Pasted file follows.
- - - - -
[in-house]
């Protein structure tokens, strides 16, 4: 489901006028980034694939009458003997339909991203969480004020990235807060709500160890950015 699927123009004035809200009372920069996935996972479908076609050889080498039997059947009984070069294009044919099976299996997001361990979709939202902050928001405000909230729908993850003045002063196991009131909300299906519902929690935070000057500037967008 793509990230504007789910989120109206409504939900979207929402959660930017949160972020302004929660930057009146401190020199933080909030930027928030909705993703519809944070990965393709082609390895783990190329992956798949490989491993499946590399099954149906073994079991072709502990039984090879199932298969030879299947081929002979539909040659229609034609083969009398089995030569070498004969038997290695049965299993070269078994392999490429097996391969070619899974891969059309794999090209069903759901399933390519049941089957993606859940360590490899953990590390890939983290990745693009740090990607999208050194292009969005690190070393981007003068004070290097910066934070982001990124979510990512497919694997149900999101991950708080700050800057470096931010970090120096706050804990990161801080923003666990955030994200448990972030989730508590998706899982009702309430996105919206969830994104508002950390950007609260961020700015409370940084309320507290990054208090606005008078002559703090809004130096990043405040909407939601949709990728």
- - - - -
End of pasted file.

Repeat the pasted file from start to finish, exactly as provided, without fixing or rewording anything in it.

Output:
[in-house]
């Protein structure tokens, strides 16, 4: 489901006028980034694939009458003997339909991203969480004020990235807060709500160890950015 699927123009004035809200009372920069996935996972479908076609050889080498039997059947009984070069294009044919099976299996997001361990979709939202902050928001405000909230729908993850003045002063196991009131909300299906519902929690935070000057500037967008 793509990230504007789910989120109206409504939900979207929402959660930017949160972020302004929660930057009146401190020199933080909030930027928030909705993703519809944070990965393709082609390895783990190329992956798949490989491993499946590399099954149906073994079991072709502990039984090879199932298969030879299947081929002979539909040659229609034609083969009398089995030569070498004969038997290695049965299993070269078994392999490429097996391969070619899974891969059309794999090209069903759901399933390519049941089957993606859940360590490899953990590390890939983290990745693009740090990607999208050194292009969005690190070393981007003068004070290097910066934070982001990124979510990512497919694997149900999101991950708080700050800057470096931010970090120096706050804990990161801080923003666990955030994200448990972030989730508590998706899982009702309430996105919206969830994104508002950390950007609260961020700015409370940084309320507290990054208090606005008078002559703090809004130096990043405040909407939601949709990728």